Two organizations, Celestis and Elysium Space, are currently preparing space memorial missions using the Peregrine spacecraft. The DNA of the famous science fiction writer Arthur C. Clarke will be on board the lander, as well as the ashes of the creator of “Star Trek”, Gene Roddenberry. Also on board will be hair with DNA samples, which are believed to belong to George Washington, Dwight Eisenhower and John F. Kennedy.
The cost of burial on the Moon starts from 12,500 dollars for Celestis, while the lunar memorial service from Elysium Space will cost 11,950 dollars. Elysium is a newcomer to the field of space memorial services. In turn, Celestis has already conducted 13 similar missions, delivering human remains to suborbital heights. However, this time the company hopes to expand the boundaries of its services. Both companies take on board only a symbolic amount of ashes in case something goes wrong. A similar thing happened to Celestis in May 2023, when a small suborbital rocket exploded a few seconds after launch during the Aurora Flight mission.
Celestis and Elysium services
Peregrine will be launched into space by the Vulcan Centaur rocket from the United Launch Alliance. The company hopes to be the first to land its own private spacecraft on the moon’s surface as part of a NASA-funded initiative. NASA’s Commercial Lunar Payload Services (CLPS) program, which is part of the Artemis program, is designed to help private companies deliver cargo to the Moon.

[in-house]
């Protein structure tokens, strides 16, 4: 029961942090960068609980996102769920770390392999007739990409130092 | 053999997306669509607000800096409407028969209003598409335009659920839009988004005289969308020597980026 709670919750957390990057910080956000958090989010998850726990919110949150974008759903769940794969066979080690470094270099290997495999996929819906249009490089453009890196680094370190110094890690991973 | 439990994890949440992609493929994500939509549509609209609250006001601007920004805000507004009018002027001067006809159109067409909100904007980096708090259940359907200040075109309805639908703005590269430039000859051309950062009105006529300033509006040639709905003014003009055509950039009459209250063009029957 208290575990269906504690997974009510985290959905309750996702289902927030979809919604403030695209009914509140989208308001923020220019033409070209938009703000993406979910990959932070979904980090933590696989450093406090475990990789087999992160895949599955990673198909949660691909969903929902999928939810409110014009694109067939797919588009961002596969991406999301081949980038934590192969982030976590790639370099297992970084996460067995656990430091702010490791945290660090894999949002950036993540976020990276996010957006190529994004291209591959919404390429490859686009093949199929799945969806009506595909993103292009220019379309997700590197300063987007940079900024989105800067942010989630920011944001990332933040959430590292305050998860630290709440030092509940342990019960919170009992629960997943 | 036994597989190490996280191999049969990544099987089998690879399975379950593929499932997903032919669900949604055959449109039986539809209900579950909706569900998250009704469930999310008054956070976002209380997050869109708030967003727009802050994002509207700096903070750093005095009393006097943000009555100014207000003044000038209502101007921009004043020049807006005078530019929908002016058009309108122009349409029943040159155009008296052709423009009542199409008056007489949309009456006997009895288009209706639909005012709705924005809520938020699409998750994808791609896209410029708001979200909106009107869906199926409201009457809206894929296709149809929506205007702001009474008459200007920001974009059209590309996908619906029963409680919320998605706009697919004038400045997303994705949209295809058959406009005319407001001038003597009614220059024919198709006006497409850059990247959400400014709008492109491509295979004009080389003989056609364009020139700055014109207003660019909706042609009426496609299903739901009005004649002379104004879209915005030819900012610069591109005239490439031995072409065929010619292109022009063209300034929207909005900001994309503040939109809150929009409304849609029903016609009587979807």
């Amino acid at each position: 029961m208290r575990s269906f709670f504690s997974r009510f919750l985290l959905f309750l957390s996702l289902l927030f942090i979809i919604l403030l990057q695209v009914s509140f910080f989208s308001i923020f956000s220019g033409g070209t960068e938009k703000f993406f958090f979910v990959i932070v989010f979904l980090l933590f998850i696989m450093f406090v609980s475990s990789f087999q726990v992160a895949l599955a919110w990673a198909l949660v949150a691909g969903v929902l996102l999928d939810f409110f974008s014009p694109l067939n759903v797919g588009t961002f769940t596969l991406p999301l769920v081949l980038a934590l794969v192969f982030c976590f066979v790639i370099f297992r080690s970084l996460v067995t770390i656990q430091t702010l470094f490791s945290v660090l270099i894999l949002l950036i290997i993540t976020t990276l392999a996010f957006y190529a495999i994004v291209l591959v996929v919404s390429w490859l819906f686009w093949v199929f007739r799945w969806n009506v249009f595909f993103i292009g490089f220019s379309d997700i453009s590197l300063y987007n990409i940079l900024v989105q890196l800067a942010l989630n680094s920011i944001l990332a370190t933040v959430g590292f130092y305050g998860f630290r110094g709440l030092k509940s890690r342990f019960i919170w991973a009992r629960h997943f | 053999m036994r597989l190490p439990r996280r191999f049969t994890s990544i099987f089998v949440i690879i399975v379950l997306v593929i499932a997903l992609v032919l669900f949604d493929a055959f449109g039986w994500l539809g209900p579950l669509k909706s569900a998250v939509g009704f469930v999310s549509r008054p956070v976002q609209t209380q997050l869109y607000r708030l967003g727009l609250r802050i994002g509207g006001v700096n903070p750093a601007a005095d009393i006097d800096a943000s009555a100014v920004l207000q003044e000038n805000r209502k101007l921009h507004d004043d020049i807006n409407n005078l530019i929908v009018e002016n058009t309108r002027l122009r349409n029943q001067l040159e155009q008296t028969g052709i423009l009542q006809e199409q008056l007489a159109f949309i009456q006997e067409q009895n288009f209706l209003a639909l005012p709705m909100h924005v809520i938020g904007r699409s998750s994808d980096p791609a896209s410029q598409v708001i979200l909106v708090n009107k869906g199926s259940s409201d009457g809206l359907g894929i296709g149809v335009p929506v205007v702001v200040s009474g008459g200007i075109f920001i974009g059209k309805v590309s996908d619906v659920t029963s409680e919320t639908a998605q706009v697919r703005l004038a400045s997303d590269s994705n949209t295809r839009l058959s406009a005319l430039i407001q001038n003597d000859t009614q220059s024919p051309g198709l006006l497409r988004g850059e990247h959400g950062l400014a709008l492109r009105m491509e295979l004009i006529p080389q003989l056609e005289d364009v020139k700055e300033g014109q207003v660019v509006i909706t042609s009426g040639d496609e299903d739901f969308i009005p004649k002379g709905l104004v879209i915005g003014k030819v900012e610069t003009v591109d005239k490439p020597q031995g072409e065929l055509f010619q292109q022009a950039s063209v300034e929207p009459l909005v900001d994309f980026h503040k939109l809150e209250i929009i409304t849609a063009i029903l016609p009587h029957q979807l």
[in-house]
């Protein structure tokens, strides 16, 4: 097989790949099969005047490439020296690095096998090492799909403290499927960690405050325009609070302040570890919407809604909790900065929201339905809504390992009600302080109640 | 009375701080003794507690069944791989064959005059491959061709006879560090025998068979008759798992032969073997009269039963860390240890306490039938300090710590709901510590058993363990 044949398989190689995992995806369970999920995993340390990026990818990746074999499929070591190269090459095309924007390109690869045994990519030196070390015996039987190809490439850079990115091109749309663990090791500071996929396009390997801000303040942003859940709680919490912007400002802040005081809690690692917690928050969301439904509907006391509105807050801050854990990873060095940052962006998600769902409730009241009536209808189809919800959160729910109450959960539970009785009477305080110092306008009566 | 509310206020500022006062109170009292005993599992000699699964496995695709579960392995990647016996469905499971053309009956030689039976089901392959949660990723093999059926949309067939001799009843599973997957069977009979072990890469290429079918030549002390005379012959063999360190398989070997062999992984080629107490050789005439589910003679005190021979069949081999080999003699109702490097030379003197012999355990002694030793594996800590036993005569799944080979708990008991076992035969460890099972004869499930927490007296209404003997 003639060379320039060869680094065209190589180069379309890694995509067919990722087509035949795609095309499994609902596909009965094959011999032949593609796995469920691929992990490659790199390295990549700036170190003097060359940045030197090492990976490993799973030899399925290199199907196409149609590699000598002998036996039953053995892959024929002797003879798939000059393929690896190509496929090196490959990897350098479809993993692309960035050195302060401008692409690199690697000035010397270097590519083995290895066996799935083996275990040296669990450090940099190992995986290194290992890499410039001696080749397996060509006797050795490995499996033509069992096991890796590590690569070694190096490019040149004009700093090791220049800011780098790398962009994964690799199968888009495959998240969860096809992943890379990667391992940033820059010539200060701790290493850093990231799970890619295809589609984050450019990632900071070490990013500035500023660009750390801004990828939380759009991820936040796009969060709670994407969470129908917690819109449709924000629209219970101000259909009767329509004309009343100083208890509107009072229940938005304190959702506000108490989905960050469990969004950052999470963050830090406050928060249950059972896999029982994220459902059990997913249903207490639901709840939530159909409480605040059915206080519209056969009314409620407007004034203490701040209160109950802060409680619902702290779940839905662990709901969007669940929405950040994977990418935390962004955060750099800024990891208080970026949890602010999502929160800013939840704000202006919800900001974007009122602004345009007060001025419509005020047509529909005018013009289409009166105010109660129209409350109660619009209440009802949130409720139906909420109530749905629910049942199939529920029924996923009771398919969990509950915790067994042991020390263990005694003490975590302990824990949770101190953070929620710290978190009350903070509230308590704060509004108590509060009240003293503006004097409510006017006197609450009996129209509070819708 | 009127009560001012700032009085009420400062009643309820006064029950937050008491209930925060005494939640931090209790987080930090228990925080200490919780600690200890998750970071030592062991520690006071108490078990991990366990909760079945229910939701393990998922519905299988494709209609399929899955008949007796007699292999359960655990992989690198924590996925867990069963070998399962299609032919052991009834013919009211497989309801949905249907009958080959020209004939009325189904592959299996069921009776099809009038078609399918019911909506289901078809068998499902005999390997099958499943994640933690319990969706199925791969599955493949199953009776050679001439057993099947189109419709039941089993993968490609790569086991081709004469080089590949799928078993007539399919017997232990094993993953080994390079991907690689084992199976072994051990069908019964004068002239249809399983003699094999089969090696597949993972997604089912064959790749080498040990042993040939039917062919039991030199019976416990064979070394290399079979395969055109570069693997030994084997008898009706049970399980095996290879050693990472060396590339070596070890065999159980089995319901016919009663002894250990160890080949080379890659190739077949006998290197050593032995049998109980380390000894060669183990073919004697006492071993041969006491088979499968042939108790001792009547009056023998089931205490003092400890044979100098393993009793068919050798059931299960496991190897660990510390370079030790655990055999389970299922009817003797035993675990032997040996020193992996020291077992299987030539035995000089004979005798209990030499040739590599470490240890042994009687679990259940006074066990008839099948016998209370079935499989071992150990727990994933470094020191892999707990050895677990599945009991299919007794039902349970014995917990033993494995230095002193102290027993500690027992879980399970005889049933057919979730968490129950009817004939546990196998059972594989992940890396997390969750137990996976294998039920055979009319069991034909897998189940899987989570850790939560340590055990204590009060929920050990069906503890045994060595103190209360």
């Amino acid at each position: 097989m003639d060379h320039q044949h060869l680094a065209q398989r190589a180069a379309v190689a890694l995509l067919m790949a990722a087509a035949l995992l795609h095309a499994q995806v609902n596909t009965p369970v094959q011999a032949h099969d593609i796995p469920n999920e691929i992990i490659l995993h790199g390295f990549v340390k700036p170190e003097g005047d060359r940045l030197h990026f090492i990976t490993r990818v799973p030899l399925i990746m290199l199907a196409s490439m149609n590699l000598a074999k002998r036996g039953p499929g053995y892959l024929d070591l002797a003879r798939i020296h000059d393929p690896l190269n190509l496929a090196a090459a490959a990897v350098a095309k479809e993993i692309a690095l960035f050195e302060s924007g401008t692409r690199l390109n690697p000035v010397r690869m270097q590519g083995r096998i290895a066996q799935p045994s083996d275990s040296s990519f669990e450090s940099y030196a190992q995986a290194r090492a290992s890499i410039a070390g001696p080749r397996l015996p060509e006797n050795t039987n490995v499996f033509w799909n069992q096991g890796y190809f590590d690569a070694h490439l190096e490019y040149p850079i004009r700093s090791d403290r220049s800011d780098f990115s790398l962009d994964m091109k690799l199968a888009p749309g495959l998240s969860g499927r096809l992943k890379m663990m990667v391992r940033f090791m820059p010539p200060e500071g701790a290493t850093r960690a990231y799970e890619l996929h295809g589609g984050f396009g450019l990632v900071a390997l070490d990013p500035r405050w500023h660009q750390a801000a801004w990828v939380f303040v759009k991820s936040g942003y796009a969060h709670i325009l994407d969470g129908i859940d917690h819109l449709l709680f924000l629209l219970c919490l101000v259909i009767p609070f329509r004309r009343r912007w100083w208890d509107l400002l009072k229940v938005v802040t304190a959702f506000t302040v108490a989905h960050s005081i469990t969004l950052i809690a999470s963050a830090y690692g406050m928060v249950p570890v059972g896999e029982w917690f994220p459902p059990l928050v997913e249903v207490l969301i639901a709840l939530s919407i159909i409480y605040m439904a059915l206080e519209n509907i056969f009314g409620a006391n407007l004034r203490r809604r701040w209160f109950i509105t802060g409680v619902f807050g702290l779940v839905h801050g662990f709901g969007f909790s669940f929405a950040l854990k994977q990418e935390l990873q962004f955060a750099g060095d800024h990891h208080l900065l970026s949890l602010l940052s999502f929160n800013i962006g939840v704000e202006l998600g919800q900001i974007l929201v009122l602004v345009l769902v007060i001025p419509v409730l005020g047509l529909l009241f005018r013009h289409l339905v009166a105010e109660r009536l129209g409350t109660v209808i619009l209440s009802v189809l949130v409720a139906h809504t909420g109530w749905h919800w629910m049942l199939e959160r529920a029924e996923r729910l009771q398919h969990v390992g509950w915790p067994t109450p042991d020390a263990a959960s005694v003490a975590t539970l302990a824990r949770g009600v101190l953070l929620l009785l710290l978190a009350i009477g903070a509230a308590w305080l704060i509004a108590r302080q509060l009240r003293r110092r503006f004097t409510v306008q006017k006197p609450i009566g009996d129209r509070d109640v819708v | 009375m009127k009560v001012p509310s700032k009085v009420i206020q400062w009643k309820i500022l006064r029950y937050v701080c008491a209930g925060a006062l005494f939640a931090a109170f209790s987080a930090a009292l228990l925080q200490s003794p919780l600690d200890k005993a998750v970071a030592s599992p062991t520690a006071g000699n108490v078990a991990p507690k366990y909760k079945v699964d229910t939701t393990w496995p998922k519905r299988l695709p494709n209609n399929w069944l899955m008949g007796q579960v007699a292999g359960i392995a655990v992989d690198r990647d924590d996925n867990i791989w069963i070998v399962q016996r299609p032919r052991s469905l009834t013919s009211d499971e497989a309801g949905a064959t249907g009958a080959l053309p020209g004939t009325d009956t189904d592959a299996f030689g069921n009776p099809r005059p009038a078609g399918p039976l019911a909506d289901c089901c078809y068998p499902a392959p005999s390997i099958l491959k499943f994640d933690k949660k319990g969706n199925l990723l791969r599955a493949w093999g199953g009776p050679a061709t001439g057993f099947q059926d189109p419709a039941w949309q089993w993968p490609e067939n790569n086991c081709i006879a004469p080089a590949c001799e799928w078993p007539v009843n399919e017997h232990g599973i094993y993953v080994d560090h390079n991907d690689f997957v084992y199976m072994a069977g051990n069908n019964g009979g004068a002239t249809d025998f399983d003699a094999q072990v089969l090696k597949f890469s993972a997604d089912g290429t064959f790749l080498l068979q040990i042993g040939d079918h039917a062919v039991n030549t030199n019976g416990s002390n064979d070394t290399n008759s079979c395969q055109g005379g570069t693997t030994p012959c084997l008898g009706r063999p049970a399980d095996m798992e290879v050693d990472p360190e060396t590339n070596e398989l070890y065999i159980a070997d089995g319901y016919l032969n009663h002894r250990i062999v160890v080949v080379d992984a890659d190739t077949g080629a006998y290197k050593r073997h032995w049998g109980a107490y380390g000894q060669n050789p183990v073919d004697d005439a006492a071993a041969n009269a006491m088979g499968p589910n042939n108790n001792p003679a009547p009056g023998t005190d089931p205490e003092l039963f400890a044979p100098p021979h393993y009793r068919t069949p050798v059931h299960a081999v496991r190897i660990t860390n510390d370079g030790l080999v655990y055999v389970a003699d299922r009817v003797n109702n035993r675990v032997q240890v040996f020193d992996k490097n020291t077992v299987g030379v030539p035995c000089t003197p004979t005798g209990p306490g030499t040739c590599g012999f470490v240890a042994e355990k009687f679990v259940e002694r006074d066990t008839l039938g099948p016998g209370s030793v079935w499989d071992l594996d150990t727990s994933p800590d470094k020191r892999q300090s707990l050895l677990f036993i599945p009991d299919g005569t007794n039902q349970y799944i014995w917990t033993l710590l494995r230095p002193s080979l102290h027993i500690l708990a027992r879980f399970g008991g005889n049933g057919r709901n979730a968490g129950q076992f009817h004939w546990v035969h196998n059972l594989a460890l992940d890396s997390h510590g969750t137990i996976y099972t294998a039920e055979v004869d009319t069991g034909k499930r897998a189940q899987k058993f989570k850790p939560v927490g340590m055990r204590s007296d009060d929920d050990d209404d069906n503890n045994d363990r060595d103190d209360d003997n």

The services of Celestis and Elysium are aimed at honoring the memory of their loved ones with memorial space flights. In the future, Celestis plans to send the Enterprise spacecraft with a memorial cargo to a distance of up to 300 million kilometers in deep space, far beyond the orbit of Mars. The second memorial cargo, Tranquility, will fly to the Moon on the Peregrine lander. Elysium Space will also place its own payload on the Moon along with Peregrine.
Desecration of the Moon or a successful business plan?
This can be a touching way for many to honor the memory. But at least one group expressed their indignation because they consider such a flight to be disrespectful and an insult to other nations. The President of the Navajo Nation, Buu Van Nygren, expressed his request to postpone the launch of the mission. Nygren notes that the Moon is of great importance to many indigenous cultures, and turning it into a graveyard with human remains is “tantamount to desecration.”
The U.S. government has already formed an interagency group to consider the objections of the Navajo Nation and the request for a delay. This was stated by NASA representatives during a briefing. Celestis, for its part, does not consider these objections to be significant.
However, such statements make you think. As the Moon becomes more and more accessible for commercial landings, international control of what gets to its surface is needed.
Earlier we talked about the most unusual space services.
According to gizmodo.com
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